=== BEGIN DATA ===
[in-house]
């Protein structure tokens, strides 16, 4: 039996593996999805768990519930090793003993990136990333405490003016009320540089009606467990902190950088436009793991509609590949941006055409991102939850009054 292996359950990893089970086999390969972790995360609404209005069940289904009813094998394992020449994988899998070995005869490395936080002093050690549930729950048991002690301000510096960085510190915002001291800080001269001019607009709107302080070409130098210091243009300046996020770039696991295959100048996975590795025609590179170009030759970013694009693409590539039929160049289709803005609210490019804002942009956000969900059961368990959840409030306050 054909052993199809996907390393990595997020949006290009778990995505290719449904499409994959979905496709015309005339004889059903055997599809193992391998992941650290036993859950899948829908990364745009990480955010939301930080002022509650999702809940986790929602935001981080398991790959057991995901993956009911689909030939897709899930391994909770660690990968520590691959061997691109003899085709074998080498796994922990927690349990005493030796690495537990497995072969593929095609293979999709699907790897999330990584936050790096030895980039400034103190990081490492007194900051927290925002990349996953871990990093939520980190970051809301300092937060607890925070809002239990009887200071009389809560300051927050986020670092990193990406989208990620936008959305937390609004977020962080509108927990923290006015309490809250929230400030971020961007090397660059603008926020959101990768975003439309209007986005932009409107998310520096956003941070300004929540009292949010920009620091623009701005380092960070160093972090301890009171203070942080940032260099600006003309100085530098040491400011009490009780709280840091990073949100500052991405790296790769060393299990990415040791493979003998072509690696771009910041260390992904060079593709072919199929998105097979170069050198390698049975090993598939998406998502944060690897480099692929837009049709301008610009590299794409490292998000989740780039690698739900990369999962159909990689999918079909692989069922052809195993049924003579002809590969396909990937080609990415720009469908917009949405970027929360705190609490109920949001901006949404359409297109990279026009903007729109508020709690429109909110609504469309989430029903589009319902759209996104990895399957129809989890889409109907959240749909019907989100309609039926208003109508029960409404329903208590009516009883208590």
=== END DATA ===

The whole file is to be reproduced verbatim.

[in-house]
């Protein structure tokens, strides 16, 4: 039996593996999805768990519930090793003993990136990333405490003016009320540089009606467990902190950088436009793991509609590949941006055409991102939850009054 292996359950990893089970086999390969972790995360609404209005069940289904009813094998394992020449994988899998070995005869490395936080002093050690549930729950048991002690301000510096960085510190915002001291800080001269001019607009709107302080070409130098210091243009300046996020770039696991295959100048996975590795025609590179170009030759970013694009693409590539039929160049289709803005609210490019804002942009956000969900059961368990959840409030306050 054909052993199809996907390393990595997020949006290009778990995505290719449904499409994959979905496709015309005339004889059903055997599809193992391998992941650290036993859950899948829908990364745009990480955010939301930080002022509650999702809940986790929602935001981080398991790959057991995901993956009911689909030939897709899930391994909770660690990968520590691959061997691109003899085709074998080498796994922990927690349990005493030796690495537990497995072969593929095609293979999709699907790897999330990584936050790096030895980039400034103190990081490492007194900051927290925002990349996953871990990093939520980190970051809301300092937060607890925070809002239990009887200071009389809560300051927050986020670092990193990406989208990620936008959305937390609004977020962080509108927990923290006015309490809250929230400030971020961007090397660059603008926020959101990768975003439309209007986005932009409107998310520096956003941070300004929540009292949010920009620091623009701005380092960070160093972090301890009171203070942080940032260099600006003309100085530098040491400011009490009780709280840091990073949100500052991405790296790769060393299990990415040791493979003998072509690696771009910041260390992904060079593709072919199929998105097979170069050198390698049975090993598939998406998502944060690897480099692929837009049709301008610009590299794409490292998000989740780039690698739900990369999962159909990689999918079909692989069922052809195993049924003579002809590969396909990937080609990415720009469908917009949405970027929360705190609490109920949001901006949404359409297109990279026009903007729109508020709690429109909110609504469309989430029903589009319902759209996104990895399957129809989890889409109907959240749909019907989100309609039926208003109508029960409404329903208590009516009883208590």